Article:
Arnold Kling  

From Poverty to Prosperity Event

PRINT
Financial Crisis, Phase Two... Problems with Means Testing...

Yesterday, Nick and I spoke at Cato, with comments by Tim Kane and introductory remarks from Brink Lindsey. You can watch or listen to it by going to this page.My personal bit starts at minute 22, or shortly thereafter.

Actually, I think that Tim does the best selling job for the book.



COMMENTS (2 to date)
J.Daniel Wright writes:

Great stuff. I enjoyed the event, thank you for posting it and thank you for the discussion. Mr. Kane is spot on when he describes how well chapter 2 explains the differences between rich and poor countries.

hacs writes:

Below it follows a link for an article about regulation, institutions, easy to fix versus hard to break, etc., from a different point of view.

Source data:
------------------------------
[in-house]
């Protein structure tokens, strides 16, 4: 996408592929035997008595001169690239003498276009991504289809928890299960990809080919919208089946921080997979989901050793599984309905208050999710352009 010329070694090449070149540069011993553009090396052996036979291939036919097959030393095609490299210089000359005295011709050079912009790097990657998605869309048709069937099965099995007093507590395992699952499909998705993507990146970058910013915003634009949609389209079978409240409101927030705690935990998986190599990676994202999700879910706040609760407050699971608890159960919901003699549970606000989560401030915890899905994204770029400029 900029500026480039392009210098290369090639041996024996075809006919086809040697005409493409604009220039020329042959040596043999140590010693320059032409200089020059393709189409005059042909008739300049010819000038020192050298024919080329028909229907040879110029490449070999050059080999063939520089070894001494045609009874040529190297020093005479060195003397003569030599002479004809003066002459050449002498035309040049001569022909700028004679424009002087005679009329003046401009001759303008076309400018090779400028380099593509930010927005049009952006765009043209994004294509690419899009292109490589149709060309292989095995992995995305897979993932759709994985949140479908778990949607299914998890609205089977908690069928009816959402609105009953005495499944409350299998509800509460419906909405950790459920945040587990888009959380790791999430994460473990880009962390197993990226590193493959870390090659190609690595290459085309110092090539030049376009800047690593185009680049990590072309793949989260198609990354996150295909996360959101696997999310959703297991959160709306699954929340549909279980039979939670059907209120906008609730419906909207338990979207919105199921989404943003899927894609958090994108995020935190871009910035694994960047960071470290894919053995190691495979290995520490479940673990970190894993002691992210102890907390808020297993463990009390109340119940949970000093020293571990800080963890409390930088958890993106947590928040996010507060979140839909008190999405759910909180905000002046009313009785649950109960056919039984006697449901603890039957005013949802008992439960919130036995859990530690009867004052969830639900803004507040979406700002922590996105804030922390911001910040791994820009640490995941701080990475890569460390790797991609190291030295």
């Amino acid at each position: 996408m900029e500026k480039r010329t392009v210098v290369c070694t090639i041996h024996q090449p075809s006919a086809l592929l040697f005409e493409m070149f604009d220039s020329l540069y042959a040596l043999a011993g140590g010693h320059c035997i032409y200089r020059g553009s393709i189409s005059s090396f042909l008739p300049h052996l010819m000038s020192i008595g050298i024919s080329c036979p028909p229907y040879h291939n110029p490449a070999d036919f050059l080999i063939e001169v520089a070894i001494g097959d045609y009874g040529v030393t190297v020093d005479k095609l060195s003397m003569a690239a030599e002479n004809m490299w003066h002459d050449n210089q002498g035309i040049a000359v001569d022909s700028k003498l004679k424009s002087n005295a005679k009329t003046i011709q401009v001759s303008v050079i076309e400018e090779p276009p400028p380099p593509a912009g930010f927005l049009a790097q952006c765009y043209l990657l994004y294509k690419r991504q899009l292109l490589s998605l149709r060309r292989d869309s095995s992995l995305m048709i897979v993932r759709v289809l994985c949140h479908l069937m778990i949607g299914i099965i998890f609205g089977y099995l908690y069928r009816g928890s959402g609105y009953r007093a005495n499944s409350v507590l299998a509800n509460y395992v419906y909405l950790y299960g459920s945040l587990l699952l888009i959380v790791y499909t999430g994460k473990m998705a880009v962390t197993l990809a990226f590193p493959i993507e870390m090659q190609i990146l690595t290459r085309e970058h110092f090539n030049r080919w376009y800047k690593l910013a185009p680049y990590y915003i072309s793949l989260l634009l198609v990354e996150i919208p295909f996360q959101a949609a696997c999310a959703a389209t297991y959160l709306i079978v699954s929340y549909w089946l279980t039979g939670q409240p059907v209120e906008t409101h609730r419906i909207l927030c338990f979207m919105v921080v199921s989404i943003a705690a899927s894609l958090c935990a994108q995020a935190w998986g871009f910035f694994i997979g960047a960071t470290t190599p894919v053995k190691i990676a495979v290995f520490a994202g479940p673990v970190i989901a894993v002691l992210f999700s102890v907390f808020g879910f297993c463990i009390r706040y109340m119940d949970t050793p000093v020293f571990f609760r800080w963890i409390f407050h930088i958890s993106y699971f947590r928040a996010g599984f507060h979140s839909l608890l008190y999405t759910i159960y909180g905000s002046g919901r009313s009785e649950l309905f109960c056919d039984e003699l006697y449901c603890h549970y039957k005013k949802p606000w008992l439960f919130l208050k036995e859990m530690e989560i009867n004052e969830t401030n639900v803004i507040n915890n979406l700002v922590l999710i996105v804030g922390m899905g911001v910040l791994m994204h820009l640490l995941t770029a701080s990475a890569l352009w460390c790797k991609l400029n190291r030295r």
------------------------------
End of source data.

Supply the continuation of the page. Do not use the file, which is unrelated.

http://www.ncbi.nlm.nih.gov/pmc/articles/PMC122203/

Redundancy, antiredundancy, and the robustness of genomes by David C. Krakauer and Joshua B. Plotkin

Santa Fe Institute, 1399 Hyde Park Road, Santa Fe, NM 87501; and Institute for Advanced Study, Princeton, NJ 08540

Genetic mutations that lead to undetectable or minimal changes in phenotypes are said to reveal redundant functions. Redundancy is common among phenotypes of higher organisms that experience low mutation rates and small population sizes. Redundancy is less common among organisms with high mutation rates and large populations, or among the rapidly dividing cells of multicellular organisms. In these cases, one even observes the opposite tendency: a hypersensitivity to mutation, which we refer to as antiredundancy.

Comments for this entry have been closed
Return to top